by Carl V Phillips
I consider Mike Siegel to be a friend and he does a lot of good work documenting lies by the ANTZ. With that out of the way, I found his latest blog post to be a particularly disturbing disregard of science in favor of the ANTZ propaganda that he used to embrace. In that brief post, he flat-out declares that the death from oral cancer of a prominent baseball player was caused by smokeless tobacco use and indicates his contempt for the best-proven method of tobacco harm reduction (which is, of course, replacement of smoking with smokeless tobacco). He employs the ANTZ propaganda tactic of elevating unsupportable sensationalist specific claims over the evidence.
First and foremost, of course, is the fact that there is not scientific support for the claim that smokeless tobacco (ST) causes oral cancer. If Siegel wants to make a post arguing against this scientifically, he is welcome to. But what he did was instead pure ANTZ propaganda sensationalism — not only failing to argue the general case, but also making a specific claim that is even less supportable.
Even apart from the lack of support for a population-level causation claim, he made the never-defensible claim that a particular case of cancer can be attributed to a specific cause with certainty. To explain why that is so clearly wrong, imagine that ST actually does raise the risk of oral cancer by a factor of 1.5. There is not affirmative support this claim, but a risk of that magnitude is at the edge of the limits of detection, making it a worst-plausible-case estimate — it cannot be ruled out based on the limited and imperfect data we have. Hypothesizing that risk, there is still a 2/3 chance that for a particular person who used ST and got the disease, the disease was not caused by the exposure. Consider even an absurd and easily ruled-out scenario, that ST increases oral cancer risk by a factor of 10. Even then, there is a 10% chance that an exposed individual with the disease did not get it because of the exposure. In the latter hypothetical causation is more likely than not, of course, but even then it is not certain, as Siegel declared it to be.
On top of that, it appears from the news stories (and thus this might be wrong) that the cancer in question was salivary gland. Most research that tries to find a link between surface oral exposures (alcohol, tobacco products) and oral cancer leaves out salivary gland cancer because there is no reason to believe that glandular cancer is caused by chemical impacts on the epithelial cells. Thus, even to the extent that there are claims that ST causes oral cavity cancer, these claims do not extend to the salivary glands. [Update: More on this specific point from Brad Rodu from two years ago.]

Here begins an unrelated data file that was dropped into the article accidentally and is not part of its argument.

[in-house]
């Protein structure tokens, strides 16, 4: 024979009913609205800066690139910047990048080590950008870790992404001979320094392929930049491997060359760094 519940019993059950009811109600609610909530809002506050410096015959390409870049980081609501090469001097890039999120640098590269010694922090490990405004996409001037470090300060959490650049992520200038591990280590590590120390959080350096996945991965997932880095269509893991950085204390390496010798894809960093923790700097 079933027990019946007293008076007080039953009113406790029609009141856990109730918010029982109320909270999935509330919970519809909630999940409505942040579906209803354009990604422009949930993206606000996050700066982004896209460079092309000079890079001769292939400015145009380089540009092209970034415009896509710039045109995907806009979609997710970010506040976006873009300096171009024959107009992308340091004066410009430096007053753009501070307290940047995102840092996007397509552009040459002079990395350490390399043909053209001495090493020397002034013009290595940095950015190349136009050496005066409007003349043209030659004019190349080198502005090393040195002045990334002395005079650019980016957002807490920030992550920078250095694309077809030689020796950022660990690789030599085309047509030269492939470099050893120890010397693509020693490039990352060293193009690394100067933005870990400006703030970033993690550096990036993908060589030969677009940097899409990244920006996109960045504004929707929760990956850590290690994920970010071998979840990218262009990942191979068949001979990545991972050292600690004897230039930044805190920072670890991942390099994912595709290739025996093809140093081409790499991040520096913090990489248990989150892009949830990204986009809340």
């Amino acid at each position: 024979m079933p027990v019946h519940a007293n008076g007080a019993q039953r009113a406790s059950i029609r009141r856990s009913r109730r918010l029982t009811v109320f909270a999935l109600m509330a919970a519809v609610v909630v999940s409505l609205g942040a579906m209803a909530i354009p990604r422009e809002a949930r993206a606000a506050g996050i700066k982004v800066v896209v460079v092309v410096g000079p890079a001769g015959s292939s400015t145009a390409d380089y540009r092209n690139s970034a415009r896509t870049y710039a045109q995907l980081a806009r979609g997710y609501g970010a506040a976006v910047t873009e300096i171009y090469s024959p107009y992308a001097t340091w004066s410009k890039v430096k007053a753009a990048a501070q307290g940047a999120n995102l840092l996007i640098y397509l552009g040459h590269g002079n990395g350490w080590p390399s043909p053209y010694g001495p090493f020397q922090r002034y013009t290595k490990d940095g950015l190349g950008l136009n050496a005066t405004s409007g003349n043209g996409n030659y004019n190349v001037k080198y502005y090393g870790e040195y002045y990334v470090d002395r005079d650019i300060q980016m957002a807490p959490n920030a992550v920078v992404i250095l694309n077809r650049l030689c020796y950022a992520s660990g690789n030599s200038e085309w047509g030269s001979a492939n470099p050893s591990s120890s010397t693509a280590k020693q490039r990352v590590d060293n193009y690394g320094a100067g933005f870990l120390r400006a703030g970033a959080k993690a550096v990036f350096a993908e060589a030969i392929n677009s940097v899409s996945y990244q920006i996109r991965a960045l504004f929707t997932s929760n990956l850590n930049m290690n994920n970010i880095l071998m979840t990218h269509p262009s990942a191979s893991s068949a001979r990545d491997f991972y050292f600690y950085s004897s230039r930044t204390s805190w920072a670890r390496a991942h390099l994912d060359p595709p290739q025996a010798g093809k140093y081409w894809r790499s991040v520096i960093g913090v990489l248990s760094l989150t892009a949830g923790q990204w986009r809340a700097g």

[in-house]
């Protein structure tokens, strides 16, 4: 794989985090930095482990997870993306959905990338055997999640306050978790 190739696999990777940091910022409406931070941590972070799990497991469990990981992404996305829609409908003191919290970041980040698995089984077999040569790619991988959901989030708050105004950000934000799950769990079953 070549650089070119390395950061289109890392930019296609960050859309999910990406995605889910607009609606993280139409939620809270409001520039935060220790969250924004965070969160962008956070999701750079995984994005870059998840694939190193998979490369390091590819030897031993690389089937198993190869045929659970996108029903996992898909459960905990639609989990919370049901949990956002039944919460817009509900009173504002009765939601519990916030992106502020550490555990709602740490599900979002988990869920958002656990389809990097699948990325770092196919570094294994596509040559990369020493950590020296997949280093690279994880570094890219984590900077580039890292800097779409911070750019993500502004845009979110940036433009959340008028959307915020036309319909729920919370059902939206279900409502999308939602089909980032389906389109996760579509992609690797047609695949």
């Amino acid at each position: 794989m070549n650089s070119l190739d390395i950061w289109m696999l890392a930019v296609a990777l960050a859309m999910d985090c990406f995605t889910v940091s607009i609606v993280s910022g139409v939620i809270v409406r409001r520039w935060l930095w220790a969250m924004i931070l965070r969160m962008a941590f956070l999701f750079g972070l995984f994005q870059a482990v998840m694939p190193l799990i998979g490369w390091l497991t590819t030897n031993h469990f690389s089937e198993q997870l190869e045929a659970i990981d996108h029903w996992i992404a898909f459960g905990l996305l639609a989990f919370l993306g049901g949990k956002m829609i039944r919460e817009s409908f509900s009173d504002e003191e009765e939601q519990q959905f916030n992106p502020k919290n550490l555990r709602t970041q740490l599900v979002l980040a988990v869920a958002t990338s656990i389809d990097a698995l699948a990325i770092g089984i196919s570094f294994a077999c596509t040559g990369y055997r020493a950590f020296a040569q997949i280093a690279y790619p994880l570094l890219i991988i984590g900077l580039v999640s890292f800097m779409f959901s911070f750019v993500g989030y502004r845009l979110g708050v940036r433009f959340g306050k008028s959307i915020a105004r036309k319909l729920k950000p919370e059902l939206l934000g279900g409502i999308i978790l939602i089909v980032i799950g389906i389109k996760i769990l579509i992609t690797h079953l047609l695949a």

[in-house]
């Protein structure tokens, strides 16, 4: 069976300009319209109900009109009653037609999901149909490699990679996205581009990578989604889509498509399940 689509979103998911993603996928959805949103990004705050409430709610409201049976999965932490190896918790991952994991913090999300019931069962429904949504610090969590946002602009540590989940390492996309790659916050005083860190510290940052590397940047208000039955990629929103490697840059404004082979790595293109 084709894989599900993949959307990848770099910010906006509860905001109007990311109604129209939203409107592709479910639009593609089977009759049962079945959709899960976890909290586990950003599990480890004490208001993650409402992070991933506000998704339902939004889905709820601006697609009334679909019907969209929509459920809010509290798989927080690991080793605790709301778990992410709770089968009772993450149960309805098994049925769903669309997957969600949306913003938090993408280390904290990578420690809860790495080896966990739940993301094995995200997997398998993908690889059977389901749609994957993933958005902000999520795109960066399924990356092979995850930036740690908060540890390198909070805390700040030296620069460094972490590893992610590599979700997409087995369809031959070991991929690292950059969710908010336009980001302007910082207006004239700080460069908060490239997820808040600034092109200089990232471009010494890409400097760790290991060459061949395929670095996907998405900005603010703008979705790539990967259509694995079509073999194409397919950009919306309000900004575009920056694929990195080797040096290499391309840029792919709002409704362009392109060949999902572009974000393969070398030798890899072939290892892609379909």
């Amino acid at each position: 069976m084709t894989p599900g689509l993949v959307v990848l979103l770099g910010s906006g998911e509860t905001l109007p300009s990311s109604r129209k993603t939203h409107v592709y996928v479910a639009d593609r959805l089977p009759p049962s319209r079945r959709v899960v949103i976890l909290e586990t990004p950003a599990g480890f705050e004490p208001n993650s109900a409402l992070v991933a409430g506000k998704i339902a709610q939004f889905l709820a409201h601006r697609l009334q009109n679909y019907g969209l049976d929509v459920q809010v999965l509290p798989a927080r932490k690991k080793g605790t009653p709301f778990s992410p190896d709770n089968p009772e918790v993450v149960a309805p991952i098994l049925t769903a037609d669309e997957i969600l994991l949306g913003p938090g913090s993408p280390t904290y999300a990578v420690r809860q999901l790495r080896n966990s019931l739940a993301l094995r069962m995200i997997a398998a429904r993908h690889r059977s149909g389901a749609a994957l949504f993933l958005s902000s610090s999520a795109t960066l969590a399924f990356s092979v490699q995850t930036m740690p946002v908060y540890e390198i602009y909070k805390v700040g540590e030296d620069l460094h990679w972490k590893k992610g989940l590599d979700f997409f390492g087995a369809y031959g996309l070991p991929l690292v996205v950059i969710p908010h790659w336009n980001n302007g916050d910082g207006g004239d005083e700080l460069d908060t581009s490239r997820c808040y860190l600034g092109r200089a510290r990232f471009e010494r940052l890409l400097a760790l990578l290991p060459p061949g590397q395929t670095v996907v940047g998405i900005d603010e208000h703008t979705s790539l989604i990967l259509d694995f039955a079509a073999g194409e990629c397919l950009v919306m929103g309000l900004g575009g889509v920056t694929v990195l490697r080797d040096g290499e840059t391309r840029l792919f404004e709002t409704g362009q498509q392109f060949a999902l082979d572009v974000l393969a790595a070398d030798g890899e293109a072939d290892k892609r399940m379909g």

Of course, this will not stop all the talk about banning ST use among ball players. (Do not expect any talk about trying to restrict the real cause of elevated oral cancer among players: the fact that they also tend to be “players”, and oral cancer is caused by sexually-transmitted HPV.) But this does not excuse someone who is trying to position himself as a scientific analyst.
Many tobacco control advocates have asked me why, as a harm reduction supporter, I am always talking about the use of electronic cigarettes to help people quit smoking, rather than the use of smokeless tobacco products.
For these reasons, I believe that electronic cigarettes are a much more viable option as a harm reduction approach for smoking cessation.
I am not buying it. Siegel makes no secret of his ANTZ-level hatred for tobacco companies, and has engaged in the politics of personal destruction aimed at those who try to productively engage with the industry. Anti-THR, even when it is only partially anti, is generally not motivated by health concerns. Even if there is nonzero risk from ST, it is trivial compared to that from smoking. And yet Siegel was anti-ST even when ST was the only THR option out there. No, this appears to be about personal politics and pique. One has to wonder how this will play out in his psyche as the traditional tobacco companies expand their dominance of the e-cigarette market.
Moreover, his expressed certainty that e-cigarettes are much lower risk than ST is fundamentally naive. Siegel may not agree with my assessment — that current-tech e-cigarettes are almost certainly higher risk than ST — but there is little doubt that some health risk from e-cigarettes will eventually be established. Siegel is implicitly arguing that until then, we should be making decisions about e-cigarettes based on our ignorance about their risks — standard ANTZ playbook, albeit the opposite conclusion. How will Siegel respond to the inevitable discovery of an apparent risk from e-cigarettes, one that is of similar magnitude as the supposed small risk from ST he believes exists (oral cancer is fairly rare, so a few tens of percent increase in risk is quite small in absolute terms)? Will he declare e-cigarettes to not be “viable” either? When the first story comes out claiming that the death of a particular vaper was definitely caused by e-cigarettes, will he declare his support for that absurd conclusion too?
I think the answer is no, and hopefully that will reflect not a political doubling-down, but that his time embracing e-cigarettes has taught him that harm reduction is about, well, reducing harm while giving people honest information to make informed choices about what they prefer in life, even if that involves risks that are not reduced quite as much as they might be. It will be better still if he figures out that such considerations extend beyond his personally favorite option.